Kaepernick Leads Demonstration Calling Attention to Social Issues


Joe Demeis , Staff Writer

There are many social issues that our country faces today. One of them involves the mistreatment of Africa Americans and minorities.

According to mappingpoliceviolence.org, in 2015, at least 102 unarmed African Americans were killed by police in the U.S. This is five times the rate at which unarmed whites were killed by police.

Colin Kaepernick, the backup quarterback for the San Francisco 49ers, is passionate about the issue and is trying to call more attention to it. Kaepernick is doing this by not standing during the national anthem before games.

It all started on August 14, 2016. This was the 49ers first preseason game of 2016. He began his protest that day, unnoticed by the media. The 49ers next game came on August 20. Again, he did not stand. Finally, on August 26, their next game, Kaepernick began to receive national attention for his behavior.

His main goal is to give a voice to people that aren’t being listened to. He spoke to the NFL media after the game on August 26, and said, “I am not going to stand up to show pride in a flag for a country that oppresses black people and people of color. To me, this is bigger than football and it would be selfish on my part to look the other way. There are bodies in the street and people getting paid leave and getting away with murder.”

On September 1, Colin Kaepernick continued to not stand during the anthem, but this time, he was joined by his teammate Eric Reid, a safety for the 49ers. Before the game, Kaepernick met with Nate Boyer, former Green Beret and NFL long snapper. Ultimately, he plans to kneel down on one knee during the anthem instead of sitting. Boyer believed that this would be more respectful toward the military. Kaepernick said that he was going to donate 1 million dollars to charities that focus on racial issues after the game.

Also, on that same day, Jeremy Lane, a cornerback for the Seattle Seahawks, sat for the national anthem before his team’s preseason game in Oakland. He was the first non-teammate of Kaepernick to not stand during the anthem. Lane wants to stand behind Kaepernick, and he will continue to protest until he feels like justice has been served.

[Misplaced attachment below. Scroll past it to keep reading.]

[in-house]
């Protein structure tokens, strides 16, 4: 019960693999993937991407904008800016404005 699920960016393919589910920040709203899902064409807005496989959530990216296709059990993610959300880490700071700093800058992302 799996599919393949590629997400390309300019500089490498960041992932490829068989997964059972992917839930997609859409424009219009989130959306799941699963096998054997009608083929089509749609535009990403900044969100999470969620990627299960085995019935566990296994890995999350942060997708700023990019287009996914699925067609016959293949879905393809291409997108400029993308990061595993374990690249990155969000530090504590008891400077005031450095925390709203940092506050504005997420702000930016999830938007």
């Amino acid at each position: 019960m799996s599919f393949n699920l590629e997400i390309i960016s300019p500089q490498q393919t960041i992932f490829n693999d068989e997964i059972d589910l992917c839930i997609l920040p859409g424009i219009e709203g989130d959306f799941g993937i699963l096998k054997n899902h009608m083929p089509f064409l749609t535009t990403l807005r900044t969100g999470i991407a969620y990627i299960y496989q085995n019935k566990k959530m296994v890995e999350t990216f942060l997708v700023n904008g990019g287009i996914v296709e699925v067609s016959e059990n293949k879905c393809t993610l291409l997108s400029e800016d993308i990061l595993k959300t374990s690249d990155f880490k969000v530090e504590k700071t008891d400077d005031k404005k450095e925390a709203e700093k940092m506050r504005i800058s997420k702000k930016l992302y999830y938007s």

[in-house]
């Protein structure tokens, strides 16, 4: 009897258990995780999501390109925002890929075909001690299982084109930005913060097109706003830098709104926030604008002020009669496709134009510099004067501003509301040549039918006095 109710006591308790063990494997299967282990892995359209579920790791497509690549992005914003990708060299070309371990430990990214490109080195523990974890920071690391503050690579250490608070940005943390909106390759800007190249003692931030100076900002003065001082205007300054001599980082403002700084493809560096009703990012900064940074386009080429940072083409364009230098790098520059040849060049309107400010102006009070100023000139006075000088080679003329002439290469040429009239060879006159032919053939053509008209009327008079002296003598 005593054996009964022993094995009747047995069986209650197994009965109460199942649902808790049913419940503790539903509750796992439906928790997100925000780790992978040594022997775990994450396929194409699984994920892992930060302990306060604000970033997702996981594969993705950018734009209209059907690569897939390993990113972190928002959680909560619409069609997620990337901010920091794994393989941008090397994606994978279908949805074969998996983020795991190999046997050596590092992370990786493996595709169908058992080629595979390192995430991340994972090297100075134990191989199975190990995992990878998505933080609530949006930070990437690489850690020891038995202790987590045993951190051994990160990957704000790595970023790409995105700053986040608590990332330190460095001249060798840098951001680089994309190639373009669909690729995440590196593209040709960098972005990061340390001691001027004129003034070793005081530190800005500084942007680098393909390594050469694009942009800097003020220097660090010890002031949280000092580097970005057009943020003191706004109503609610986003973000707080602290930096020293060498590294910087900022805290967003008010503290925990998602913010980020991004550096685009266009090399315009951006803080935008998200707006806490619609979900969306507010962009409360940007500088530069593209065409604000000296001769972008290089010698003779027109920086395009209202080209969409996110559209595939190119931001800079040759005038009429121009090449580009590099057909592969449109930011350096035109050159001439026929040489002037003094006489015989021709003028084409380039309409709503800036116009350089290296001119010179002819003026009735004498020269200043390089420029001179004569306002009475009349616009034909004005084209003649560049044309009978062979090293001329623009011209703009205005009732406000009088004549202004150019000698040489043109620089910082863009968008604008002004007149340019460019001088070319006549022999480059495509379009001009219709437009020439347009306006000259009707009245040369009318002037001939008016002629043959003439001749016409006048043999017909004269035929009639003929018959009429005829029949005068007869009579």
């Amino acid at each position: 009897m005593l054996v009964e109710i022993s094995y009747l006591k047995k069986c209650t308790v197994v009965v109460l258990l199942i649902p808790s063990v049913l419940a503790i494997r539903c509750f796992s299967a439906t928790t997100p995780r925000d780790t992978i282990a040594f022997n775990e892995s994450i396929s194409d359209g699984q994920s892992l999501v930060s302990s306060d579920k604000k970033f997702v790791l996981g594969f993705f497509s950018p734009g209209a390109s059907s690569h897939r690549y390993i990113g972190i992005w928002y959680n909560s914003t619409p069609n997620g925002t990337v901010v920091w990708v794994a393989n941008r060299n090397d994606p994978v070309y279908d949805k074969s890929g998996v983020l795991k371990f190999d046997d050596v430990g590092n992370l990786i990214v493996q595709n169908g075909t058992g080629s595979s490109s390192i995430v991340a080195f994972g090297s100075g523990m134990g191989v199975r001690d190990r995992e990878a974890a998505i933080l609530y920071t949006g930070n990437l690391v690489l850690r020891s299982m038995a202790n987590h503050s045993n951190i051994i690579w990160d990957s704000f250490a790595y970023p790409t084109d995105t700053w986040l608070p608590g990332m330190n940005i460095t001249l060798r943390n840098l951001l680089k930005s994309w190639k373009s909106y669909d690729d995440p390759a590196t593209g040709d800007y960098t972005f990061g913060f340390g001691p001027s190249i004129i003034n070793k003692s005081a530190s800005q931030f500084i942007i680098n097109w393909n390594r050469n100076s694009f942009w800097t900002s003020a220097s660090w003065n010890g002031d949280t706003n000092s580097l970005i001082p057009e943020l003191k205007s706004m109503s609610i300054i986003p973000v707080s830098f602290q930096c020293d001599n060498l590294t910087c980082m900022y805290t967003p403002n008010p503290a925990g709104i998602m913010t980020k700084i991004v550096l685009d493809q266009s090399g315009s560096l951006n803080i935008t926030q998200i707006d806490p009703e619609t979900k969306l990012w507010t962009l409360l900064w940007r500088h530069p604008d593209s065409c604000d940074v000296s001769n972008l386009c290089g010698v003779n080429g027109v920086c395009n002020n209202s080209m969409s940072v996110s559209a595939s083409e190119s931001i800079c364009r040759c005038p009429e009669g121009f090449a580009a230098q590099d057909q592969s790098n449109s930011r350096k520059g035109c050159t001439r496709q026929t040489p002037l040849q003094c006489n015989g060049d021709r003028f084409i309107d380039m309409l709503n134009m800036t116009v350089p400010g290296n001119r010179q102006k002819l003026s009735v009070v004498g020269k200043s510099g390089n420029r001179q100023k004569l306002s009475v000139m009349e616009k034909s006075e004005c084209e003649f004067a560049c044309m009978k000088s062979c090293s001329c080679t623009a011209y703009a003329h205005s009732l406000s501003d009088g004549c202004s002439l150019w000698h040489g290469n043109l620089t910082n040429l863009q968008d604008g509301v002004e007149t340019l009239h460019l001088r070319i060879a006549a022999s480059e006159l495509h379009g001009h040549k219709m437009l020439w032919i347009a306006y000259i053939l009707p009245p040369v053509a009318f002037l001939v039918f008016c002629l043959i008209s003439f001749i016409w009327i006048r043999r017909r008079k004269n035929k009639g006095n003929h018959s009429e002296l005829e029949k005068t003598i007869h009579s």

Before the last NFL game of the 2016 preseason, Brandon Marshall, a linebacker for the Denver Broncos, showed his support for Kaepernick’s actions by taking a knee during the national anthem. According to the Denver Post, Marshall loves his country, but believes that something needs to change, “I’m not against the military. I’m not against the police or America. I’m against social injustice.”

During the first Sunday of the NFL regular season, there were a noticeable amount of players who protested. This was not an ordinary day, though. It was the 15th anniversary of the 9/11 terrorist attacks of 2001 on the U.S.  The significance of the day made it much more emotional. Players from the New England Patriots, Kansas City Chiefs, Miami Dolphins, and Seattle Seahawks received attention by their demonstrations.

In Seattle, four of Miami’s players, Jelani Jenkins (linebacker), Arian Foster (running back), Michael Thomas (safety), and Kenny Stills (wide receiver), took a knee during the pregame ceremonies.

Additionally, the Kansas City Chiefs players linked arms with each other during the national anthem. Seattle Seahawks players did the same thing before their game in San Diego.

On Sunday Night Football, Martellus Bennet (tight end) and Devin McCourty (safety) had their fists in the air after the anthem to show their support of the Kaepernick’s efforts and to raise awareness of the social issue.

Lastly, before the Monday Night Football game between the San Francisco 49ers and Los Angeles Rams, Kaepernick and Reid took a knee for the anthem, while Rams’ players Kenny Britt (wide receiver) and Robert Quinn (defensive end) stood with their fists in the air.

Kaepernick’s behavior has gained national attention. People have mixed opinions of the effort. Republican Presidential Nominee, Donald Trump, expresses his opinion about Kaepernick in an interview with Dori Monson on KIRO radio in Seattle: “I think it’s personally not a good thing, I think it’s a terrible thing. And, you know, maybe he should find a country that works better for him. Let him try, it won’t happen.”

Most of Americans do not agree with Kaepernick’s actions. In a poll done by Reuters, 70 percent of Americans disagree with his demonstration and think it is unpatriotic.

Kaepernick plans to continue his efforts until he sees noticeable change in our country.